Strategies for Accomplishing New Development or Major Capital Projects

One of the focal areas of my consulting practice/work is assisting health care organizations in accessing sources of funding (securing financing basically) for major projects and/or new development.  Given the state of the economy, most specifically the capital markets over the past eighteen months, getting funding for capital projects and/or development has been challenging, though not impossible.  Terms are definitely not as good (rates, covenant restrictions, and length or term of the obligation) and lending sources are far more credit adverse than two years ago.  Health care, although the defaults have been low, is an eclectic industry for most traditional lenders and their lack of specialization or knowledge makes them deal “shy”.  Even lenders with health care technical experience are more cautious and requiring far more information and deal due-diligence than say, two years or so ago.

Approaching a major capital project (expansion, remodeling, equipment replacement, etc.) or a new development (addition or new facility) is a daunting task and if any of the cost involves securing financing, below are some strategies or tips for project analysis and due diligence that I have found are virtual necessities to secure financing.  Obviously, this information does not supplant the credit worthiness of the organization doing the borrowing or in other words, bad financial ratios equals bad terms or today, no credit.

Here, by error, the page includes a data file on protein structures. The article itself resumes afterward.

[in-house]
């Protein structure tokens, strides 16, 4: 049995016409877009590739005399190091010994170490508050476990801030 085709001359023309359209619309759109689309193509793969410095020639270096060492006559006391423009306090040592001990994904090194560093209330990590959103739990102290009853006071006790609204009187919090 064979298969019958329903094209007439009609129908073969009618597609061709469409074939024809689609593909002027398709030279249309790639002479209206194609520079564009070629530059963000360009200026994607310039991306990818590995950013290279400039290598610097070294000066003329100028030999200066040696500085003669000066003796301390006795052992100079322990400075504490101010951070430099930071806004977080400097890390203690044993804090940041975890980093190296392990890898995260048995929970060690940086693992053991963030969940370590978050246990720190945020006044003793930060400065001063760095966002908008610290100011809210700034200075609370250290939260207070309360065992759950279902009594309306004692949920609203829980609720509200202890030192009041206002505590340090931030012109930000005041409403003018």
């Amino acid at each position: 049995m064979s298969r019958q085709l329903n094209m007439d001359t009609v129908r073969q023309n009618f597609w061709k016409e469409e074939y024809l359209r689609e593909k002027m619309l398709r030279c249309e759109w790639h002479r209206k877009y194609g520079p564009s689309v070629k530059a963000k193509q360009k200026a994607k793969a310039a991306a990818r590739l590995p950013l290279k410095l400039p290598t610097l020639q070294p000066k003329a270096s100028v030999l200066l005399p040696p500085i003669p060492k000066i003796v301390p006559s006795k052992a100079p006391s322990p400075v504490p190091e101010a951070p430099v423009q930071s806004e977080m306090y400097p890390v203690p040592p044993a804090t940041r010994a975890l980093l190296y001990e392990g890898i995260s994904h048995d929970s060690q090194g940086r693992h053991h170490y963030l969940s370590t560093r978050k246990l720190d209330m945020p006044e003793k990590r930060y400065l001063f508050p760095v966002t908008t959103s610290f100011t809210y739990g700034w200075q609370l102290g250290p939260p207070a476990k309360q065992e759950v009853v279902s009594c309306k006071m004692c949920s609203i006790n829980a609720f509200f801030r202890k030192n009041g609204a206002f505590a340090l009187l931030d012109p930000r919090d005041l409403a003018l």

• Completion of an Internal Rate of Return analysis at “current” market cost’s of capital.  The analysis needs to include sensitivity adjustments/tests as well.  If the project is such that the expenditure will not add revenue (major equipment or even some remodeling projects), the Internal Rate of Return analysis uses assumptions of savings and depreciation expense as the source of “revenues”.  In other words, you begin the first phase by using a life-cycle cost analysis as the means to produce the “net inflow” assumptions (savings, etc.) for the IRR.